What if I told you that the very foundation of The Ubyssey’s history is based on a lie?
Regardless of what students are interested in, the new season of UBC Theatre offers myriad of options.
I have never heard so many puns in my life and though I never shy away from a good pun or two myself, I finally understood the pain that many feel upon being hit by one.
Summers used a fantastical setting to tell a story about real-world issues, such as imperialism, race and abuse.
I begin my skeptical journey by dipping my toe into the world of specialty drinks. Ode to the latte, a drink of unmatched simplicity and jiggly foam — how I will miss thee.
While it promises to entertain and deliver lots of laughs, Self-ish also makes a statement about the complexity of being human by showcasing a fully fleshed out Asian Canadian woman, flaws and all — a rare occurrence in the entertainment industry today.
Body Language, curated by UBC alumnus Dion Kaszas (Nlaka’pamux), displays a collection of photographs, art pieces, and tattooing and piecing tools related to the traditional practices of Indigenous body art culture.
Arriving at Main Street during peak sun hours, with no sunglasses or water but good company, I started my self-guided tour around the new murals being created for this year’s Vancouver Mural Festival.
In the context of this eco-art, Tomkinson’s concern lies with noise pollution in Vancouver and protecting the silent spaces we are still fortunate to have.
Garden Jams, a collaboration event between Blank Vinyl Project and Roots on the Roof, was a better-than-usual night for students to wax poetics while gazing at the sunset as some quiet acoustic tunes rang out in the summer breeze.
When you attend Pride, it doesn’t matter whether you’re apart of the LGBTQIA2S+ community or in solidarity as an ally — it is all about acceptance and being yourself. That is, full heartedly, the impression that I got from Pride 2018 at UBC, which made me oh-so-happy.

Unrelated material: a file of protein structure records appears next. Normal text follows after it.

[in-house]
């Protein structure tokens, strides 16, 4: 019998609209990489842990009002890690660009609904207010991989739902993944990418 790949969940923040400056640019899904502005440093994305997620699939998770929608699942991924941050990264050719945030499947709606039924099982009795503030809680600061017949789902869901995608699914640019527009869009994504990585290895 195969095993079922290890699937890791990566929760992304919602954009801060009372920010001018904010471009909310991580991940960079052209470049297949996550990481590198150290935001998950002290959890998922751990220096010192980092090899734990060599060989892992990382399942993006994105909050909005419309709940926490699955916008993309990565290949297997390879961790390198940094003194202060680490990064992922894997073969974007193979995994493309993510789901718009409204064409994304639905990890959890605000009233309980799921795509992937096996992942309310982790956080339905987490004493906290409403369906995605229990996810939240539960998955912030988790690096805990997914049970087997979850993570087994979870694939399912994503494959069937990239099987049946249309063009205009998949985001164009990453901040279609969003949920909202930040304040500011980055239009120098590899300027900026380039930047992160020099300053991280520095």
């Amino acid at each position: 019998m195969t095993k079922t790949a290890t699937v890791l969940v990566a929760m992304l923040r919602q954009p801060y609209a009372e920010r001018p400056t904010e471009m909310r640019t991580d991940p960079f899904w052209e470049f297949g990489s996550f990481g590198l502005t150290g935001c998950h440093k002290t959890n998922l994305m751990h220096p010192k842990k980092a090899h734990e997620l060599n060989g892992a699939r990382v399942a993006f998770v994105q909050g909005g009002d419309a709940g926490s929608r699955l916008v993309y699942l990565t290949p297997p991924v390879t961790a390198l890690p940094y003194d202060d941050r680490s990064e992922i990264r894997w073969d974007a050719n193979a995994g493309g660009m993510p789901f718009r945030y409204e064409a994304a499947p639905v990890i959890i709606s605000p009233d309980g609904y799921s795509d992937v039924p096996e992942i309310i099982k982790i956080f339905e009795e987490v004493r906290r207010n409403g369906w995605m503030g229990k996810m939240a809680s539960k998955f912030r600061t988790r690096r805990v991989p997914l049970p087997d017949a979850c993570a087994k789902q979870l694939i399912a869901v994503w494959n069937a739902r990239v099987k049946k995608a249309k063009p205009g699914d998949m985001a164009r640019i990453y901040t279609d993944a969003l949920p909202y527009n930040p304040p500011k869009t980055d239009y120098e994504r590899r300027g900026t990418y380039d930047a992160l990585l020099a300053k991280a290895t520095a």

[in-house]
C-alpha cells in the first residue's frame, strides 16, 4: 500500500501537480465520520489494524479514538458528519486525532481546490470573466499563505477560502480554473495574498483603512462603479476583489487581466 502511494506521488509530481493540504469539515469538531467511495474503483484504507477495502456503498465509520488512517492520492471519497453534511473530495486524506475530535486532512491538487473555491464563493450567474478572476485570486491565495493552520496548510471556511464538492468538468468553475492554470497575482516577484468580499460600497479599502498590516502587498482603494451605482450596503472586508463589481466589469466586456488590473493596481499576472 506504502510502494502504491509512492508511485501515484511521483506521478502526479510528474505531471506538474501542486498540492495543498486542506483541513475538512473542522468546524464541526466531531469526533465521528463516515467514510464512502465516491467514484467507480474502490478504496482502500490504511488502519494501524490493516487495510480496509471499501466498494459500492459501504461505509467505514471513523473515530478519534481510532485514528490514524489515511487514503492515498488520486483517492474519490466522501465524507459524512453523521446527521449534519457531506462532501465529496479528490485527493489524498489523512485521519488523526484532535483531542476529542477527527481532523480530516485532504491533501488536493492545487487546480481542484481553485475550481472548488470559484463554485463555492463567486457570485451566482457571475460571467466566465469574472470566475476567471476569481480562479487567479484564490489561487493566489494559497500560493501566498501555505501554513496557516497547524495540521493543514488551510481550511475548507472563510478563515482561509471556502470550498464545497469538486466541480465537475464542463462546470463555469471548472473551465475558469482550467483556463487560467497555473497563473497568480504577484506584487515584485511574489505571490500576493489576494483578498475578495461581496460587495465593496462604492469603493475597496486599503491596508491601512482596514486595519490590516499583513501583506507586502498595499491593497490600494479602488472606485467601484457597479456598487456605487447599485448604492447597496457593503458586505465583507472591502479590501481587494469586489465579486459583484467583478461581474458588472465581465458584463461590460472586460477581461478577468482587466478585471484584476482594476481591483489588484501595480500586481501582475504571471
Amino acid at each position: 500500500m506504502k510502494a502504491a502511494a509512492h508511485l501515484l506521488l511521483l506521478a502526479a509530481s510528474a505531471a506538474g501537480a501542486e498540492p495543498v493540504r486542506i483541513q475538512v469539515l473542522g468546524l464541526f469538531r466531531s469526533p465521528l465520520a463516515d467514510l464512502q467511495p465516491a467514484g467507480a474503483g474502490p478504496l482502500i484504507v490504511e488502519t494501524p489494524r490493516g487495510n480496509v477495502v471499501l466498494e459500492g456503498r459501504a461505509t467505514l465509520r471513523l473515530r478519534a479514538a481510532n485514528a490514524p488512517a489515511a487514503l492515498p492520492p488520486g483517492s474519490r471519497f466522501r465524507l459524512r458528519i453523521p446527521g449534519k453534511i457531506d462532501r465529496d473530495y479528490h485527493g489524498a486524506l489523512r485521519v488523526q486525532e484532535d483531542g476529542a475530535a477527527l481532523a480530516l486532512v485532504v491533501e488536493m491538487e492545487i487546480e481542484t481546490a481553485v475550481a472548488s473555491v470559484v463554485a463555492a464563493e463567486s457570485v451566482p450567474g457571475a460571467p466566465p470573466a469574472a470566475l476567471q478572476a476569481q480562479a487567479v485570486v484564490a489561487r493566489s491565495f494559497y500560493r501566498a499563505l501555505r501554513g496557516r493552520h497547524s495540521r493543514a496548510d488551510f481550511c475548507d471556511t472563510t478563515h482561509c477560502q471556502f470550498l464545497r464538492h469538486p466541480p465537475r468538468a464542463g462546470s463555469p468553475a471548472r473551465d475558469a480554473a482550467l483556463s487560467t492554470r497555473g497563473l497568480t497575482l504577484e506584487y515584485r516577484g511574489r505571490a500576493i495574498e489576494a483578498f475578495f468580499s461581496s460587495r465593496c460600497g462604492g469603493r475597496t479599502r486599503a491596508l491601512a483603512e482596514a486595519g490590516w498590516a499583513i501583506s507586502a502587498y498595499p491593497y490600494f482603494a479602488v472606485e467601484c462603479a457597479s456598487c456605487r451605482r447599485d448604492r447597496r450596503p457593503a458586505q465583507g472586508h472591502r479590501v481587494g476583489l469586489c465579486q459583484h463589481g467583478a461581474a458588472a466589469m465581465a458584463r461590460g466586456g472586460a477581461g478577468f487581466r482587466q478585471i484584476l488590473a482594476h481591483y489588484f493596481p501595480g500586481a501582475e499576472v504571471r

By giving creative freedom to artists who come from different backgrounds and tell different stories, the festival plays an important role in social movements. This year, the festival is focusing on female producers and artists as well as Indigenous representation with Musqueam artist Debra Sparrow, a self-taught designer and weaver.
Holy shit, it's August. That means that there is a little over a month left to cram in a book so to counteract all of the beer and trash on Netflix you consumed this summer. Don't worry - the editors at the Ubyssey have complied a list of last-minute summer reads that will make you laugh, cry, and most importantly, seem cultured.
This scone maybe good for the soul, but not for heart health. Struggling to push aside a few nagging facts from my summer nutrition course, I dive into yet another scone, only justified by the fact that I’m writing a review about it.
The artists were given two hours to complete their murals. If that wasn’t cool enough to watch, there was also a live model that anyone could draw — paper and pencils were handed out on request.
The original Pit in the SUB basement was by all accounts a hive of scum and villainy. Old Ubyssey pictures make it look like one of the dive-iest of dive bars. While a lot of my friends like the new, sleeker Pit, I can’t shake this weird nostalgia I have for a bar I’ve never been to.
Among the 104 pieces donated are metalworks, carved masks, weavings, and totem poles from a number of artists, including Bill Reid (Haida) and Henry Hunt (Kwakwaka’wakw). The total value of the collection is $1.1 million.
UBC Pride will include a public disco, a beer garden, drag and dress-up, a pop-up Queer library, slam poetry, a sparkle station, food trucks and a variety of other activities.
Playland Nights is a 19+ event where they kick out all the kids who puke after a go on the Break Dance ride and sub in intoxicated adults who also have a tendency to puke on rides that induce motion sickness.